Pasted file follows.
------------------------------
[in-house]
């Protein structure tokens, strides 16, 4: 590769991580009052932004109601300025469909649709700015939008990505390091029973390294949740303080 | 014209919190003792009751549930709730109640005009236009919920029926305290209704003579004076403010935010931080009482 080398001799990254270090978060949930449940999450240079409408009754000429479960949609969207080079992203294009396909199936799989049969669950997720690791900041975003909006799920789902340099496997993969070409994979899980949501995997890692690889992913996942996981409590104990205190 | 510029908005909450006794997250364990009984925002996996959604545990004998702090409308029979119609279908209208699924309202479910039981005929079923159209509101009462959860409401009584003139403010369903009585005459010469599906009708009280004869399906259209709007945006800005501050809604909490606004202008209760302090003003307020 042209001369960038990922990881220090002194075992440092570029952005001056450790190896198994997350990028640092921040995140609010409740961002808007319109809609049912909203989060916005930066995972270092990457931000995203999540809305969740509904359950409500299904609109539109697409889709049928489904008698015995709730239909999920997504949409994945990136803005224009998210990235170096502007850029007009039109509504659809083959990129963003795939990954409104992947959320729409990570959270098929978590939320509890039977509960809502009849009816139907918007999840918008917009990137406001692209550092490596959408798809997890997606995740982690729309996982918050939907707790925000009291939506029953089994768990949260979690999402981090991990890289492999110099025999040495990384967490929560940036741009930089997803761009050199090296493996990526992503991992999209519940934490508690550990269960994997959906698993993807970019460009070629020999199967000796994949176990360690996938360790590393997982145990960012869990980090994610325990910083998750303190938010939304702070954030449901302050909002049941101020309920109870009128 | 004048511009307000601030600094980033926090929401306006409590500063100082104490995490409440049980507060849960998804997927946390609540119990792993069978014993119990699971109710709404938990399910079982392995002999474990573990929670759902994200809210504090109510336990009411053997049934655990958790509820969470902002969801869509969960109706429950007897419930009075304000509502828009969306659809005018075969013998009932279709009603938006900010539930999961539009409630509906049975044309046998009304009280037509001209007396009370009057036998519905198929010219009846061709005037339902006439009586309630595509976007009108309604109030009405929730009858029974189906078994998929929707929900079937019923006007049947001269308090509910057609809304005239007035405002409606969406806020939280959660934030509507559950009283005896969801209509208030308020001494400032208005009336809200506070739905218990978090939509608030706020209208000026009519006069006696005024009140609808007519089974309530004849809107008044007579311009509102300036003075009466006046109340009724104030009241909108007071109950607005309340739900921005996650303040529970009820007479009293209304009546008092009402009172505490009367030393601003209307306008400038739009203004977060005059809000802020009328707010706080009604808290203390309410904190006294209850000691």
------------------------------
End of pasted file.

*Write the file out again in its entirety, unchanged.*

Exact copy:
[in-house]
């Protein structure tokens, strides 16, 4: 590769991580009052932004109601300025469909649709700015939008990505390091029973390294949740303080 | 014209919190003792009751549930709730109640005009236009919920029926305290209704003579004076403010935010931080009482 080398001799990254270090978060949930449940999450240079409408009754000429479960949609969207080079992203294009396909199936799989049969669950997720690791900041975003909006799920789902340099496997993969070409994979899980949501995997890692690889992913996942996981409590104990205190 | 510029908005909450006794997250364990009984925002996996959604545990004998702090409308029979119609279908209208699924309202479910039981005929079923159209509101009462959860409401009584003139403010369903009585005459010469599906009708009280004869399906259209709007945006800005501050809604909490606004202008209760302090003003307020 042209001369960038990922990881220090002194075992440092570029952005001056450790190896198994997350990028640092921040995140609010409740961002808007319109809609049912909203989060916005930066995972270092990457931000995203999540809305969740509904359950409500299904609109539109697409889709049928489904008698015995709730239909999920997504949409994945990136803005224009998210990235170096502007850029007009039109509504659809083959990129963003795939990954409104992947959320729409990570959270098929978590939320509890039977509960809502009849009816139907918007999840918008917009990137406001692209550092490596959408798809997890997606995740982690729309996982918050939907707790925000009291939506029953089994768990949260979690999402981090991990890289492999110099025999040495990384967490929560940036741009930089997803761009050199090296493996990526992503991992999209519940934490508690550990269960994997959906698993993807970019460009070629020999199967000796994949176990360690996938360790590393997982145990960012869990980090994610325990910083998750303190938010939304702070954030449901302050909002049941101020309920109870009128 | 004048511009307000601030600094980033926090929401306006409590500063100082104490995490409440049980507060849960998804997927946390609540119990792993069978014993119990699971109710709404938990399910079982392995002999474990573990929670759902994200809210504090109510336990009411053997049934655990958790509820969470902002969801869509969960109706429950007897419930009075304000509502828009969306659809005018075969013998009932279709009603938006900010539930999961539009409630509906049975044309046998009304009280037509001209007396009370009057036998519905198929010219009846061709005037339902006439009586309630595509976007009108309604109030009405929730009858029974189906078994998929929707929900079937019923006007049947001269308090509910057609809304005239007035405002409606969406806020939280959660934030509507559950009283005896969801209509208030308020001494400032208005009336809200506070739905218990978090939509608030706020209208000026009519006069006696005024009140609808007519089974309530004849809107008044007579311009509102300036003075009466006046109340009724104030009241909108007071109950607005309340739900921005996650303040529970009820007479009293209304009546008092009402009172505490009367030393601003209307306008400038739009203004977060005059809000802020009328707010706080009604808290203390309410904190006294209850000691």